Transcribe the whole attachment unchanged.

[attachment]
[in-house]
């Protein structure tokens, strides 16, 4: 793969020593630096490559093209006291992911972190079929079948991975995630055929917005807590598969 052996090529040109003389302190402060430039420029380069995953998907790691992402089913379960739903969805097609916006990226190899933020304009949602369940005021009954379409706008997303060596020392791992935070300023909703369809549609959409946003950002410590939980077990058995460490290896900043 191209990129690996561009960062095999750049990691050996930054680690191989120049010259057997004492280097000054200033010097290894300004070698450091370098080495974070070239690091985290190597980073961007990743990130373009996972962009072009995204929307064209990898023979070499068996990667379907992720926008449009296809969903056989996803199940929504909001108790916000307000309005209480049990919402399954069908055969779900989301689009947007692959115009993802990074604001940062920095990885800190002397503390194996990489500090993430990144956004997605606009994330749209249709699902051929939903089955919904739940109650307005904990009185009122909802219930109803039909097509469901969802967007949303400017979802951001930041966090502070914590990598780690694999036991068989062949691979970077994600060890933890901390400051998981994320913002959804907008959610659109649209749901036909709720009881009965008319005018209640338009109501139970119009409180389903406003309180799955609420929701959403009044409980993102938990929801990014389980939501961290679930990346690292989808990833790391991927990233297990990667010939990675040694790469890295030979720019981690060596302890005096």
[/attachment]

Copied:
[in-house]
């Protein structure tokens, strides 16, 4: 793969020593630096490559093209006291992911972190079929079948991975995630055929917005807590598969 052996090529040109003389302190402060430039420029380069995953998907790691992402089913379960739903969805097609916006990226190899933020304009949602369940005021009954379409706008997303060596020392791992935070300023909703369809549609959409946003950002410590939980077990058995460490290896900043 191209990129690996561009960062095999750049990691050996930054680690191989120049010259057997004492280097000054200033010097290894300004070698450091370098080495974070070239690091985290190597980073961007990743990130373009996972962009072009995204929307064209990898023979070499068996990667379907992720926008449009296809969903056989996803199940929504909001108790916000307000309005209480049990919402399954069908055969779900989301689009947007692959115009993802990074604001940062920095990885800190002397503390194996990489500090993430990144956004997605606009994330749209249709699902051929939903089955919904739940109650307005904990009185009122909802219930109803039909097509469901969802967007949303400017979802951001930041966090502070914590990598780690694999036991068989062949691979970077994600060890933890901390400051998981994320913002959804907008959610659109649209749901036909709720009881009965008319005018209640338009109501139970119009409180389903406003309180799955609420929701959403009044409980993102938990929801990014389980939501961290679930990346690292989808990833790391991927990233297990990667010939990675040694790469890295030979720019981690060596302890005096």